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Learn more about treating Hirschsprung Disease
Hirschsprung disease, also known as megacolon, is a congenital (happening before birth) condition in which nerve cells in the lining of the intestine do not develop properly. These nerves are responsible for the wave-like motion that helps push food through the intestines so that it can be digested and passed out of the body as stool.
When the nerves are missing, stool gets “backed up” in the intestines. The bacteria that are normally present there begin to overgrow, causing an infection called enterocolitis, which leads to severe diarrhea and dehydration. In some cases, the blockage can lead to a bowel perforation (a hole in the intestine) and a potentially deadly infection.
A child’s large intestine is about five feet long – and Hirschprung disease can affect either a small or large portion of the organ. The condition occurs most commonly in the upper rectum or the sigmoid colon, which is the very last part of the large intestine before stool reaches the anus.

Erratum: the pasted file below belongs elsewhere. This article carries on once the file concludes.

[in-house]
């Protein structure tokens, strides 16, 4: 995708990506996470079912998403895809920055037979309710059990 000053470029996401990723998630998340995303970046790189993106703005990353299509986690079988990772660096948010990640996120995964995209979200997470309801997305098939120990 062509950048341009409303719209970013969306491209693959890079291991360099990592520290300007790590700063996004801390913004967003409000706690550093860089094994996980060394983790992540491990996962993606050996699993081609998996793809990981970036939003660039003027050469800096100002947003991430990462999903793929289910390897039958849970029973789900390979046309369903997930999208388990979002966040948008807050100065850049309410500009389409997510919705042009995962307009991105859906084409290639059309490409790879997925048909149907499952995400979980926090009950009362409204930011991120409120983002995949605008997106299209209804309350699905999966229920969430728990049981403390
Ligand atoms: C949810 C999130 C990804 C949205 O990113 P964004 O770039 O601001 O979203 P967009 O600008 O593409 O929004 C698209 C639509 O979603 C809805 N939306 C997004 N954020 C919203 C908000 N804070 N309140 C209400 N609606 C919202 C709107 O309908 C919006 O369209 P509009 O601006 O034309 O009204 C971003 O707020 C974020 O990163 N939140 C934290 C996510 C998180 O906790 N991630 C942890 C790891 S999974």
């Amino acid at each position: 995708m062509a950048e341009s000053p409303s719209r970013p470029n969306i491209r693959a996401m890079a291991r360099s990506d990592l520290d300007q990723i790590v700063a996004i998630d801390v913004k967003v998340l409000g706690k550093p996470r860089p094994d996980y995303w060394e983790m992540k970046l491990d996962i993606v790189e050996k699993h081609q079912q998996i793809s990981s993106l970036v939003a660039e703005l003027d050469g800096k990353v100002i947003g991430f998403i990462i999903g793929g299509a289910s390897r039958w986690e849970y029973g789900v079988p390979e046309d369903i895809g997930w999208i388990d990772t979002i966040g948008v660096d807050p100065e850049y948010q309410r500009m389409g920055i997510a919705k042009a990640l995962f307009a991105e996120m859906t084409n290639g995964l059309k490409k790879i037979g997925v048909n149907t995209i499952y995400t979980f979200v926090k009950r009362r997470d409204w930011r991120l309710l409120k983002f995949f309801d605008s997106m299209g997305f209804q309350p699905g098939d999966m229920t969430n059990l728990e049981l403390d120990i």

Children with Hirschsprung disease will always need surgery to remove the non-functional segment of the intestine, and to restore the ability to push stool through the digestive tract and out of the body.
With proper surgical intervention, the long-term outcomes for children with Hirschprung disease are excellent, and most will go on to recover normal bowel control and function.
Hirschsprung disease occurs in 1 out of every 5,000 live births and develops while a baby is still growing inside the womb. More boys than girls are affected, and children with Down syndrome have a higher incidence. The condition may also be hereditary. There is a slightly increased chance that a couple will have a child with Hirschsprung disease if one of the parents has the condition, or if they have already had one child with the condition.